5 Critical Items for Any Budget
The ideal: stockpile six months' worth of living expenses (not gross income), to cover a job loss, says Peggy Cabaniss, CFP, president of HC Financial Advisors in Lafayette, Calif., and past national board chair of the National Association of Personal Financial Advisors.
Cabaniss' advice is to make this one a priority, right along with your retirement contributions, until you amass your target amount. Then you can take it off your budget.
One way to avoid the temptation not to save: Have the money automatically transferred on the day your paycheck hits. Keep it where you can get to it on short notice, not tied up with a long-term investment. "This money is honestly meant as a cushion for a rainy day," Cabaniss says. If you want to earn a little interest, consider a short-term bond fund, she says.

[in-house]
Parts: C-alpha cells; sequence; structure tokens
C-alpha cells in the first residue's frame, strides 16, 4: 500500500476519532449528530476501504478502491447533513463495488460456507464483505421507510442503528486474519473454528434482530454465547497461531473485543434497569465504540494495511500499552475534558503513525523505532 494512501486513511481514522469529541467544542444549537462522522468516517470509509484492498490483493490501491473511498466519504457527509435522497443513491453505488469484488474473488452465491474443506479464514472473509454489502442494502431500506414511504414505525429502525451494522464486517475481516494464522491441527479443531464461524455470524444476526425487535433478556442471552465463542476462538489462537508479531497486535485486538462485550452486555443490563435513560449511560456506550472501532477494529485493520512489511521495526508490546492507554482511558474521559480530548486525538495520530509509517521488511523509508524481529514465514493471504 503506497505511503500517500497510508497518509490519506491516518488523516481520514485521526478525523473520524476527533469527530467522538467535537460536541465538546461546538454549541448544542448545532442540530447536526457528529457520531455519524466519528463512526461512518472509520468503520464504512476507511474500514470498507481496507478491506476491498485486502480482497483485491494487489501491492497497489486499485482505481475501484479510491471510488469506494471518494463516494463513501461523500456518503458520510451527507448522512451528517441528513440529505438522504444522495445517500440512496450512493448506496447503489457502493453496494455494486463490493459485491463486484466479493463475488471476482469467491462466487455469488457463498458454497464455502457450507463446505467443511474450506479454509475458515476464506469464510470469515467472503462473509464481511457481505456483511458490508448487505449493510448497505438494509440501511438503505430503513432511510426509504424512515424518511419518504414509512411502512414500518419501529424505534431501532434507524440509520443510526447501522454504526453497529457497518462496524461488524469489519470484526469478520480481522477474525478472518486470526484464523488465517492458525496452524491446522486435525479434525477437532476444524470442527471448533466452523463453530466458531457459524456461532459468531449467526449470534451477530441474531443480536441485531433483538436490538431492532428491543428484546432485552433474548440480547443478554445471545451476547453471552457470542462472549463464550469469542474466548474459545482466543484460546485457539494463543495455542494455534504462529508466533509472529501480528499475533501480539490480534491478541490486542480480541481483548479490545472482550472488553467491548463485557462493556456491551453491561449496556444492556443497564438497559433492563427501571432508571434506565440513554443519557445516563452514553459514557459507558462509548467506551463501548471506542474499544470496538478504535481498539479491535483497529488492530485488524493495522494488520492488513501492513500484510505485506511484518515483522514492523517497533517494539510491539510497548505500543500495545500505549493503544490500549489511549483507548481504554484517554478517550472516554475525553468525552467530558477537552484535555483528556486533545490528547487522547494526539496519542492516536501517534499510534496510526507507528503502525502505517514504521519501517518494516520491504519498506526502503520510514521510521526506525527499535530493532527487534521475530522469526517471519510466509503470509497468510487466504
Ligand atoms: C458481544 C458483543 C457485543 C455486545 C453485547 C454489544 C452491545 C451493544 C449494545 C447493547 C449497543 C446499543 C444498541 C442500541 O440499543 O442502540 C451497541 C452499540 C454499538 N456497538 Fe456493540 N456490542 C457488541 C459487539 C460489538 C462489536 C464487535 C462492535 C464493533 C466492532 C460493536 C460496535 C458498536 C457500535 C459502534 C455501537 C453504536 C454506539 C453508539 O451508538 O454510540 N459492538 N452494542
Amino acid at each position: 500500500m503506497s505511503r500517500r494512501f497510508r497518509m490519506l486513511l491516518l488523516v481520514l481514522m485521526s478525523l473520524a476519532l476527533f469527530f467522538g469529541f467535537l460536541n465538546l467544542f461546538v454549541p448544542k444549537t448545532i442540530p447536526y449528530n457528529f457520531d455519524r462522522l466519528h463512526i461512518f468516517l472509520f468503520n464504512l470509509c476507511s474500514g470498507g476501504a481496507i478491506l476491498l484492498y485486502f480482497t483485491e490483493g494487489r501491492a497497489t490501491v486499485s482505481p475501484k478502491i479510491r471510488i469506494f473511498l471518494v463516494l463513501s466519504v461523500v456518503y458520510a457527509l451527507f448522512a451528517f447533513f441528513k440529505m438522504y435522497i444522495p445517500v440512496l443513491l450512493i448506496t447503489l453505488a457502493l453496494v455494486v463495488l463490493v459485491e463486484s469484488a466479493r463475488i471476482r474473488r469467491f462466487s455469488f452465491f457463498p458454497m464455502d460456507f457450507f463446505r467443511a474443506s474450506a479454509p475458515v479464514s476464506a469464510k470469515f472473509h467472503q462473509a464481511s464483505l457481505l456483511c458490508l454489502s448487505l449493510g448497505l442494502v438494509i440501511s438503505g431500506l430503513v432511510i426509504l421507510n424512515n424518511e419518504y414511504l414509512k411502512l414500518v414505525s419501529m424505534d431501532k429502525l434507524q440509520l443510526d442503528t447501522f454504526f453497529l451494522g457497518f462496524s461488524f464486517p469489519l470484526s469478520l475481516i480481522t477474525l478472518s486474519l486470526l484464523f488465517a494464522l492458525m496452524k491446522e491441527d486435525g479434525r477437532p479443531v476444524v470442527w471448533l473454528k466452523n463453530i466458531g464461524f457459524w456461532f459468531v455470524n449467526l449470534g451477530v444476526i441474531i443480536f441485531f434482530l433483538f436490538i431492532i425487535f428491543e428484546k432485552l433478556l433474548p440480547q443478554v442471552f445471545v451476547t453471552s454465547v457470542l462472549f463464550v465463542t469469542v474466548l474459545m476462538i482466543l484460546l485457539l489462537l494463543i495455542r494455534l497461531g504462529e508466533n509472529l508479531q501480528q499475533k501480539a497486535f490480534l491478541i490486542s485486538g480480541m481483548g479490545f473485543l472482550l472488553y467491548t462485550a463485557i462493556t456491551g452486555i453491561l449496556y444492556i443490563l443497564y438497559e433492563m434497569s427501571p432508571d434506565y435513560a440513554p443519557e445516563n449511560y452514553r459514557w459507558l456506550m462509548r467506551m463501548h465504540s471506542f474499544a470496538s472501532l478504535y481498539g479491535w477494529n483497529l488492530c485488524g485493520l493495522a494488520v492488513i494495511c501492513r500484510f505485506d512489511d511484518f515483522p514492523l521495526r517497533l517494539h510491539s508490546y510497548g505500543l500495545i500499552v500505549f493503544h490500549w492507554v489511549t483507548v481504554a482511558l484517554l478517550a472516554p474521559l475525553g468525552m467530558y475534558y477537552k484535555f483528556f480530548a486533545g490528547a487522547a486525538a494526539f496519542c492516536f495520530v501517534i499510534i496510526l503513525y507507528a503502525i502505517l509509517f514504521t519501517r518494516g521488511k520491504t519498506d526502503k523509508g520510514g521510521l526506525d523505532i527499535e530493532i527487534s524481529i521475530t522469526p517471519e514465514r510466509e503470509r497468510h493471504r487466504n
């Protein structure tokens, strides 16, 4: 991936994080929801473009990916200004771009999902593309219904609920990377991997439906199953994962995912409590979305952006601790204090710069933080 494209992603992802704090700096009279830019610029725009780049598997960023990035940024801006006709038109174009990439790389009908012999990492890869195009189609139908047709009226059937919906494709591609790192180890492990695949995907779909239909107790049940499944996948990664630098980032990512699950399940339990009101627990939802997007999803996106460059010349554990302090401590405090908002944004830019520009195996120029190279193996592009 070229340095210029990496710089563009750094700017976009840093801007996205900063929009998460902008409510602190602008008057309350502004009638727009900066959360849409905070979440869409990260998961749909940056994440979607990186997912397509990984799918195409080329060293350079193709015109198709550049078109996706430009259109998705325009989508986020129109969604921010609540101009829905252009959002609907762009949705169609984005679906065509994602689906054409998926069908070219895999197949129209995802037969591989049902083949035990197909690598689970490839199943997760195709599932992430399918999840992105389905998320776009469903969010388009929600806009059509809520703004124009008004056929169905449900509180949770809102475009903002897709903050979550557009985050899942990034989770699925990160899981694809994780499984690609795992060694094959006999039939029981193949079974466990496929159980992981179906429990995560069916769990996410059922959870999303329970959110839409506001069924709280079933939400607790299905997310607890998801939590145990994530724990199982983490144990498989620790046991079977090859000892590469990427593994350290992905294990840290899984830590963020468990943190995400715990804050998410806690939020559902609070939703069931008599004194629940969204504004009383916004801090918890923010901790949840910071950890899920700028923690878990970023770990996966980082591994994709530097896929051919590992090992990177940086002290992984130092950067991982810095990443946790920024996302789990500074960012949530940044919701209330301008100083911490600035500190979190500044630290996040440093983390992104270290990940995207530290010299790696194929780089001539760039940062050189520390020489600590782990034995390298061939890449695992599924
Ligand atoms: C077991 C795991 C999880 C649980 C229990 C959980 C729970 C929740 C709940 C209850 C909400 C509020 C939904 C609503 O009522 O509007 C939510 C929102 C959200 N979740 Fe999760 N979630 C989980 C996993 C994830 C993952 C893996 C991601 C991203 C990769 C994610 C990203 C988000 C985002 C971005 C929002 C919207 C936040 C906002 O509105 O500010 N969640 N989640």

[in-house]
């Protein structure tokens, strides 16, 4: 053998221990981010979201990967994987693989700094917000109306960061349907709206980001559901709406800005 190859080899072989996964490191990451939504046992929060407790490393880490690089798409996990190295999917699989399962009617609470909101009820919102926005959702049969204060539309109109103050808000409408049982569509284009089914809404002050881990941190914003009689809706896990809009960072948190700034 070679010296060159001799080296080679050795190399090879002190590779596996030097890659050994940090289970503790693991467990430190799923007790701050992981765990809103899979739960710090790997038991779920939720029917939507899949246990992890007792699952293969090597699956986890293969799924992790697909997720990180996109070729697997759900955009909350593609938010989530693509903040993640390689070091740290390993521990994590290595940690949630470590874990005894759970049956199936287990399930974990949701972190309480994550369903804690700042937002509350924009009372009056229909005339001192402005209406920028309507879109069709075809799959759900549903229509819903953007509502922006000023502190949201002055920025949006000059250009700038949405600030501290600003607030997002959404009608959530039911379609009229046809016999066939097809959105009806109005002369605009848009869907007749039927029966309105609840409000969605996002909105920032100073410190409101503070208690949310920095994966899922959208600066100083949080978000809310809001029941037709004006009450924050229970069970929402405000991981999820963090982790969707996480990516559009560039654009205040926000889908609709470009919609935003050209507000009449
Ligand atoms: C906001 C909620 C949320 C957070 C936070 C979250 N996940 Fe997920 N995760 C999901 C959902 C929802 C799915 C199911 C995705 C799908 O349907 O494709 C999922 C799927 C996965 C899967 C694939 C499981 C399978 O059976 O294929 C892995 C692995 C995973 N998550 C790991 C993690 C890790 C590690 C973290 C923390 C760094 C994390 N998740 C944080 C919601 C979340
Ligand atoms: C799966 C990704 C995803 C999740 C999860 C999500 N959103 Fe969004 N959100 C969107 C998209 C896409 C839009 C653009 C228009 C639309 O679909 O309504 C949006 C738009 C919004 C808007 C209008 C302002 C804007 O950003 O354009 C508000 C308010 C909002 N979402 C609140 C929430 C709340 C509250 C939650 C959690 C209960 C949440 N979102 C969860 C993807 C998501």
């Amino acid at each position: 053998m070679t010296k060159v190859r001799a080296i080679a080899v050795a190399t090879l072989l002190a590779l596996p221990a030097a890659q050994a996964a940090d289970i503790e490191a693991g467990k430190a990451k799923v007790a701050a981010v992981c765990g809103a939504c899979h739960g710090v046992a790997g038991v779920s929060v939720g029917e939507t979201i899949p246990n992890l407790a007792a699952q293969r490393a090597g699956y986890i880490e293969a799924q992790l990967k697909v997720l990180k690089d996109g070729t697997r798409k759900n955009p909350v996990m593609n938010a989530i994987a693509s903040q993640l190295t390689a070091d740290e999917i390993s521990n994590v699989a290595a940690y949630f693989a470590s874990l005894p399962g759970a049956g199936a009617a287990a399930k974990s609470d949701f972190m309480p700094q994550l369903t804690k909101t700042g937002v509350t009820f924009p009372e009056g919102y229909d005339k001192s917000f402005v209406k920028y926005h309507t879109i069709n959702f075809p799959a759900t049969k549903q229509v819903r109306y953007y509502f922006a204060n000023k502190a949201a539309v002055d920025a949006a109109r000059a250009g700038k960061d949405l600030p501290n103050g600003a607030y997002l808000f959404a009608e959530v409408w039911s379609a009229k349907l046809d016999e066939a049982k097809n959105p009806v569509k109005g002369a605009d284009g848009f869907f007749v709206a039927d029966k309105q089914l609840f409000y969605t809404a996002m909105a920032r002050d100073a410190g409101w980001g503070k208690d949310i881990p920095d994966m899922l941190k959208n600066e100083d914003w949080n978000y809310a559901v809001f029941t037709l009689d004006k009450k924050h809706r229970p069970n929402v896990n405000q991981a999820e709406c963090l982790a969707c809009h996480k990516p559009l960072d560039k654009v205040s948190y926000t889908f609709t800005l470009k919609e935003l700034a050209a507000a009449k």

The most important thing is to get it out of that checking account. "For most people, what hits that checking account is what gets spent every month," Cabaniss says.
Want to go on vacation? Buy a car? Make a down payment on a house? Put a new roof on the home you've got? Make it a budget item.
If you've got a big expense planned, get that money "off the table before it gets into your checking account," Cabaniss says.
Be willing to rethink your budget and your plans. If you're craving a $5,000 vacation and need another $10,000 for a list of large expenses, "that means you'll have to take more than $1,200 a month from the paycheck for a year," she says. But "you may say there's no way we can cut $1,200 from our monthly spending," she says. "So you go back and do the best you can."
"It's a back-and-forth process." You may have to scale back your vacation or the list of "special" purchases you're planning on making this year, she says.